Development of a Conceptual Framework for a Virtual Reality-Based Seizure Management Education Program for Parents (VR-ESMEPP)

Abstract found on  PubMed

Objective: Parents of children with epilepsy need support when managing epileptic seizures outside medical-care-center-settings. Previously developed training programs only provide information-based support. Therefore, within the scope of the Virtual Reality-based Seizure Management Education Program for Parents (VR-ESMEPP), a conceptual framework was developed in this study with the aim of developing parents’ skills and motivation as well as providing them information regarding seizure management.

Methods: The conceptual framework of the VR-ESMEPP was developed in four steps. In step 1, a scenario was developed wherein a pediatric patient with epilepsy is having a seizure. The selected seizure type was “Focal to bilateral tonic-clonic” seizure, which is the most common and most skill-intensive type of tonic-clonic-seizure. In step 2, data collection tools related to epileptic seizure management were developed for parents. These tools included Child and Parent Introductory Form, Parental Information Assessment Form for Epileptic Seizure Management, and Parental Skills Assessment Form for Epileptic Seizure Management. In step 3, the conceptual framework and data collection tools developed were confirmed by a group of 10 specialists consisting of physicians and pediatric nurses working in the field of pediatric neurology. In step 4, the epileptic-pediatric-patient-scenario and data collection tools confirmed by experts were programmed into an application by a software company and integrated into virtual reality headsets.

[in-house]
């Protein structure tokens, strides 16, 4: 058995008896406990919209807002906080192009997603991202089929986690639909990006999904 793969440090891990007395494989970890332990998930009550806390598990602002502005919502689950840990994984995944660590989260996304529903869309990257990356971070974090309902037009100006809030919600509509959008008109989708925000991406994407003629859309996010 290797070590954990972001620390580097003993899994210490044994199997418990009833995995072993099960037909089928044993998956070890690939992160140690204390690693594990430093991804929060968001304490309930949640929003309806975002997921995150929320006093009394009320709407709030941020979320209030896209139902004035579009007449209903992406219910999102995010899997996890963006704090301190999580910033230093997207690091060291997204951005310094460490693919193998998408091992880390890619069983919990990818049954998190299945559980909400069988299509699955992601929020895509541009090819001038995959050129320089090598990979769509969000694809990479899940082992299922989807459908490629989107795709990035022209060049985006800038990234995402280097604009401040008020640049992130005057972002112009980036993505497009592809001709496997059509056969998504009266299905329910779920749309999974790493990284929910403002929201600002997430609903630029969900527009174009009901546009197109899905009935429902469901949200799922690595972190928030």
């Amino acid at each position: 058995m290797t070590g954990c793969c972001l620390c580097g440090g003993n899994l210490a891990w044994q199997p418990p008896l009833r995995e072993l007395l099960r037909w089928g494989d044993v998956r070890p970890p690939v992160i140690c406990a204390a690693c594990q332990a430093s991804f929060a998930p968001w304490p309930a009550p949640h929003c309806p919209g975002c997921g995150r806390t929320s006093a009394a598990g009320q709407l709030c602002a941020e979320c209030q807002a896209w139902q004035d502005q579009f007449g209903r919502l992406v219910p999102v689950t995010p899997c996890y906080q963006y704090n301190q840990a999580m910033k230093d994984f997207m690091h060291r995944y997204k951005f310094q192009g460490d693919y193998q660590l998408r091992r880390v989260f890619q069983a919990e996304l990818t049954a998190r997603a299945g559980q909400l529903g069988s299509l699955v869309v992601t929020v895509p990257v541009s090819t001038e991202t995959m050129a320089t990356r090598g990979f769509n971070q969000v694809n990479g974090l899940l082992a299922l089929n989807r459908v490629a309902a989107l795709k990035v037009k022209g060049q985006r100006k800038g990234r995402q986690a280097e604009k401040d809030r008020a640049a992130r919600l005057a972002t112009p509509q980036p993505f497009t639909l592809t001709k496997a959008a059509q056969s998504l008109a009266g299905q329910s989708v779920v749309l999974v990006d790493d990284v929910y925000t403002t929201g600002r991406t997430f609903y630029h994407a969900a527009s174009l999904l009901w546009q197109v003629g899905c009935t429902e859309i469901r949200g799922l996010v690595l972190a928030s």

Results: The Virtual Reality-based Seizure Management Education Program for Parents with the conceptual framework described in the present study is a valid virtual reality-based program, which can be carried out under nurses’ supervision and used to provide epilepsy-related education to parents.

Significance: The Virtual Reality-based Seizure Management Education Program for Parents helped parents increase their knowledge and skills of epileptic seizure.

Women With Epilepsy Have Poorer Sleep Quality During Pregnancy

Article published by Neurology Advisor

Pregnant women with epilepsy are more likely to have poorer sleep quality during pregnancy and postpartum compared with women with epilepsy who are not pregnant, according to study findings published in Neurology.

Limited research has been conducted how sleep interacts with seizures in pregnant women.

About one-third of people with epilepsy experience seizures during sleep. Sleep deprivation can increase seizures, yet women with epilepsy don’t tend to experience increased seizures during pregnancy. Sleep disturbances are frequent among pregnant women, and epilepsy is the most common neurologic condition pregnant women experience. Poor sleep during pregnancy can increase the risk for poor fetal growth and fetal death.

For the study, researchers took a closer look at how sleep, epilepsy, and pregnancy influence each other.

Healthy pregnant women alone had different sleep quality in pregnancy and postpartum stages (change in mean score, 0.8; 95% CI, 0.2-1.3; P =.01).